In seventies, as almost always before, concerts were still the primary way musicians earn for living. The same was with The Mothers of Invention. After dense sequence of concerts in last decade of May when Zappa's band was playing in Chicago IL (21st), Delaware OH (22nd), Columbus OH (23rd), Detroit MI (25th), Madison WI (27th), Rochester MI (29th) and Cleveland OH (30th), June was more loose. Two concerts in Pennsylvania (Pittsburgh June 2nd and Harrisburg 3rd) and four concerts in two days in New York were the end of sequence started in May. In first decade of July Zappa with his band were touring in Canada giving again 7 gigs in 9 days. The two day of Fillmore East concerts in June 5th and 6th, with two gigs every day, became heyday of summer 1971 in Frank Zappa and Mothers of Invention career. Songs and concert dialogs recorded these days in Fillmore East became twelfth album in Frank Zappa discography and his first live album, setting new direction in publishing live recordings. 

The Mothers – Fillmore East – June 1971 (1971)

   This is not just live recording album. Edited out of four gigs Zappa and Mothers of Invention played in New York Fillmore East during two days, this set of songs follow show’s main theme, which was explicit relation of legendary excesses with the participation of musicians from Vanilla Fudge and Led Zeppelin. Strange sexual behavior of rock musicians was the part of rock culture mythology and the element of many urban legends. The alleged story took place in Edgewater Inn in Seattle, where guests were fishing directly from apartments’ windows. The relation focused on story of a groupie and her experience with the fish was shown in The Mud Shark which is a narrative episode connected to live interaction with the audience. This was the second presentation of live performance by Mark Volman and Howard Kaylan who were already singing in Chunga’s Revenge. Other songs are full of situation and vocabulary references and this improvised entertaining jokes give the album cohesion as a continuation of Zappa’s conception-albums with clear narrative aspect and some random reactions.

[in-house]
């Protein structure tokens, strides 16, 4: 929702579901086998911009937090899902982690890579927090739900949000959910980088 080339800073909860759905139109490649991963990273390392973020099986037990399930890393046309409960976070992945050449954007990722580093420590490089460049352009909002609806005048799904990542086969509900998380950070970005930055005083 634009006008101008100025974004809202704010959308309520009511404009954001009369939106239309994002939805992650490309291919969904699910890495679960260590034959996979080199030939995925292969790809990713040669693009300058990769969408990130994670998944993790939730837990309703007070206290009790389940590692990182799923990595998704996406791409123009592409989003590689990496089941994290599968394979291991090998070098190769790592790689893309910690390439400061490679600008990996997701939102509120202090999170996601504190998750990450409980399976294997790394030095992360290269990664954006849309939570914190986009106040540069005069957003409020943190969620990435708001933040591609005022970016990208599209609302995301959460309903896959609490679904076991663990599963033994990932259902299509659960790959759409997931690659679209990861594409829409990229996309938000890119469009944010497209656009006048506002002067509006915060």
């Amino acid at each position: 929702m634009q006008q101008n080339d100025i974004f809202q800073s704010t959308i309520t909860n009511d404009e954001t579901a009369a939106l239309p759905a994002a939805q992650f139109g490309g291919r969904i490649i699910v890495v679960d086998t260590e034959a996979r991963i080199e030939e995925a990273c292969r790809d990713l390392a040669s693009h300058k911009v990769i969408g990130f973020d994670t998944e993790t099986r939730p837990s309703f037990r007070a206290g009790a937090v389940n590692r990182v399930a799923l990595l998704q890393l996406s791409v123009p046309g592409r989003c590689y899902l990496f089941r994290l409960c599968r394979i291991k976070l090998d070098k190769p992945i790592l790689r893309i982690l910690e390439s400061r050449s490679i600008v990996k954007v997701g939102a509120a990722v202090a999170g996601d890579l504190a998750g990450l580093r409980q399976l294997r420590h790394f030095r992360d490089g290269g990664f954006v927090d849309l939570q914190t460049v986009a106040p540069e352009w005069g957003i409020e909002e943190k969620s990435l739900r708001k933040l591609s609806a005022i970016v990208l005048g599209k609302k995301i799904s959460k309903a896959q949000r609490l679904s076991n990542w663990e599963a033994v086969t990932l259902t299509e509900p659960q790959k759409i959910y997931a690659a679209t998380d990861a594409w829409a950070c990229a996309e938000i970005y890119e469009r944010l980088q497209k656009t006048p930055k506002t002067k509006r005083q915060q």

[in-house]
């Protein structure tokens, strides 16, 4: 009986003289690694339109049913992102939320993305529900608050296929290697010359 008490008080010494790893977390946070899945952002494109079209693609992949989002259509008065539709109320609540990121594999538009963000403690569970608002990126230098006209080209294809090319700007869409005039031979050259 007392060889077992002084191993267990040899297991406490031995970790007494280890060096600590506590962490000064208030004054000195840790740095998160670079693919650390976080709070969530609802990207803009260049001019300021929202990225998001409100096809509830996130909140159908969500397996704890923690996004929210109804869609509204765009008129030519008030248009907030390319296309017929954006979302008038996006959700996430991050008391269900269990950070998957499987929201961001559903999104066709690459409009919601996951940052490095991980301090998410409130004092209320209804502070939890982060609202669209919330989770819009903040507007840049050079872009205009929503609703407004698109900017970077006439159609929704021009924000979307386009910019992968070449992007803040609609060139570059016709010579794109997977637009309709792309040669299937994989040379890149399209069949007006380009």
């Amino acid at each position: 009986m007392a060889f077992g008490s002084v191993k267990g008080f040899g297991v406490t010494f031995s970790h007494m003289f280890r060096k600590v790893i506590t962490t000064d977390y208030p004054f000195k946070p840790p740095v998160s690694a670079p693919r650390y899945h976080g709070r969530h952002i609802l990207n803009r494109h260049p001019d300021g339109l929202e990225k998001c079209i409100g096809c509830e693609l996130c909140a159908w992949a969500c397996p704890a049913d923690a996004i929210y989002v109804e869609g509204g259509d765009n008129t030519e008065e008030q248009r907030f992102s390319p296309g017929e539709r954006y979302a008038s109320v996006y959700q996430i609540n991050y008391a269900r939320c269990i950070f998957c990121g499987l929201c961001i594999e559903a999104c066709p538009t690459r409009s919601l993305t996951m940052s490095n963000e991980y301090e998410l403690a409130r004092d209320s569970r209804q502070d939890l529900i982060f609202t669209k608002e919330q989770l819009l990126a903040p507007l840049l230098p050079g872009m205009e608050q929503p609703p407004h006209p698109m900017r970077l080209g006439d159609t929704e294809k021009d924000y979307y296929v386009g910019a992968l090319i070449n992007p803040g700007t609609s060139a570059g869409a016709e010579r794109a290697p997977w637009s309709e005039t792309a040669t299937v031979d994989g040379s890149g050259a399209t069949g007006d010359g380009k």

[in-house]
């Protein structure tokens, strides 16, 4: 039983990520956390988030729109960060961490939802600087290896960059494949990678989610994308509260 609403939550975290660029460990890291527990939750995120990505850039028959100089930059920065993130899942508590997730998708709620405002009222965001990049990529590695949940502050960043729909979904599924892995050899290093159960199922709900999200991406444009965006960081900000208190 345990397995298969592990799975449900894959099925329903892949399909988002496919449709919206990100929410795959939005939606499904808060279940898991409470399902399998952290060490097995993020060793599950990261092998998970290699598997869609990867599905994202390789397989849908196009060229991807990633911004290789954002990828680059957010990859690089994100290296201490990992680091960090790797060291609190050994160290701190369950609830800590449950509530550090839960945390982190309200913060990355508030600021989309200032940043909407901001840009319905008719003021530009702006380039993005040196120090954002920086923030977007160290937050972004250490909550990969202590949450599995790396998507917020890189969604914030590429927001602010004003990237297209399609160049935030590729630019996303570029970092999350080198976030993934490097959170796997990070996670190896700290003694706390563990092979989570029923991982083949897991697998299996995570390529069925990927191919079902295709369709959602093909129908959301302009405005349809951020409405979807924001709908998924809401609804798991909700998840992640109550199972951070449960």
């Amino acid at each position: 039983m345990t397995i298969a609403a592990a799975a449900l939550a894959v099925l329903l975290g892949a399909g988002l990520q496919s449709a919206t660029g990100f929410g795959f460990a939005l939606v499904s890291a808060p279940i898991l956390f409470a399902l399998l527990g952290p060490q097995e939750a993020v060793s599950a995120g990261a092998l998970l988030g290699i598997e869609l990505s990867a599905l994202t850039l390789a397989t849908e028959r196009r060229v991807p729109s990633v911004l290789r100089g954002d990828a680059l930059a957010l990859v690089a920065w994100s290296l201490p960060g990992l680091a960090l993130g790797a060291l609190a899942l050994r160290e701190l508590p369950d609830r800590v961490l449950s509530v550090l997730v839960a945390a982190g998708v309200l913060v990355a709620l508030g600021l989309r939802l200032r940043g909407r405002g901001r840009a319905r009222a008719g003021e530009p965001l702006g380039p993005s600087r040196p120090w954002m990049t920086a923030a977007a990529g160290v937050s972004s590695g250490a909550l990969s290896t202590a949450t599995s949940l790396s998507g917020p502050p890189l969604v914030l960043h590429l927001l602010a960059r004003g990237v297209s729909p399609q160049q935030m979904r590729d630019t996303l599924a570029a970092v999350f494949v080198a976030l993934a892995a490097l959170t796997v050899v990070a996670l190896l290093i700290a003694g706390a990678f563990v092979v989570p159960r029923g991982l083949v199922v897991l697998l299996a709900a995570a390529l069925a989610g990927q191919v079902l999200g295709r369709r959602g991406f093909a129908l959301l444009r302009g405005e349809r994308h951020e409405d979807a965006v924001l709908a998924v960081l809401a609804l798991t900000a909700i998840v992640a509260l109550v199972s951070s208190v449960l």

Although this is live album, its musical quality is far ahead of its time. Zappa’s compositions are perfectly set and beautiful instrumental Peaches En Regalia became his trademark. This album is signed by The Mothers and Zappa alone is visible on credits as musician, composer, leader of the band and producer of the record. But nobody had any doubts, this was next album in his discography. New lineup of The Mothers consists of vocal duo Mark Volman and Howard Kaylan from The Turtles, playing wind instruments and keyboards Ian Underwood, Bob Harris as a second keyboard player, drummer Aynsley Dunbar and bassist Jim Pons, former member of The Turtles who just started his cooperation with The Mothers. The guest performer was Don Preston playing minimoog, a veteran of first Mothers of Invention and one of most interesting musicians playing with Zappa. This was rather small companion for Zappa’s symphonic ideas of this period. The same minimalistic attitude can be seen of the cover designed by Cal Schenkel. But the economic lineup shows its power when listening to these fragments of live music. Especially vocals and dialogue fragments show new face of the band. This was already in use while recording 200 Motels in January 1971, but this album was released in October 4th, 1971, two months after Fillmore East – June 1971. Four stars looks quite fair, but we can be sure for Zappa fans this one, as well as almost every other Zappa’s record is always worth five.